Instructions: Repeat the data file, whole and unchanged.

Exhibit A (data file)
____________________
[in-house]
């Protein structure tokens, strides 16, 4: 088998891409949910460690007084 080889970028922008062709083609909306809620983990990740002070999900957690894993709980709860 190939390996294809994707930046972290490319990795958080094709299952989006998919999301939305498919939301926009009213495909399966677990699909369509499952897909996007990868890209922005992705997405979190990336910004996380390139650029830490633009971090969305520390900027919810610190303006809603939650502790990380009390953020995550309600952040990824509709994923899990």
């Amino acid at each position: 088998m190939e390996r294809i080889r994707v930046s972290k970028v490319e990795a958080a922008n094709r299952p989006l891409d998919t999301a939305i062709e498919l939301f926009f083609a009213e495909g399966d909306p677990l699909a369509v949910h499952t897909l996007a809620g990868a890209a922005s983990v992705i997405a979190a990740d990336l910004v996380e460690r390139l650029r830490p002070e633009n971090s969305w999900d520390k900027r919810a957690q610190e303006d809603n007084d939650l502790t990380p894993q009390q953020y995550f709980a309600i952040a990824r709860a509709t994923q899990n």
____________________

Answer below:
[in-house]
């Protein structure tokens, strides 16, 4: 088998891409949910460690007084 080889970028922008062709083609909306809620983990990740002070999900957690894993709980709860 190939390996294809994707930046972290490319990795958080094709299952989006998919999301939305498919939301926009009213495909399966677990699909369509499952897909996007990868890209922005992705997405979190990336910004996380390139650029830490633009971090969305520390900027919810610190303006809603939650502790990380009390953020995550309600952040990824509709994923899990």
């Amino acid at each position: 088998m190939e390996r294809i080889r994707v930046s972290k970028v490319e990795a958080a922008n094709r299952p989006l891409d998919t999301a939305i062709e498919l939301f926009f083609a009213e495909g399966d909306p677990l699909a369509v949910h499952t897909l996007a809620g990868a890209a922005s983990v992705i997405a979190a990740d990336l910004v996380e460690r390139l650029r830490p002070e633009n971090s969305w999900d520390k900027r919810a957690q610190e303006d809603n007084d939650l502790t990380p894993q009390q953020y995550f709980a309600i952040a990824r709860a509709t994923q899990n």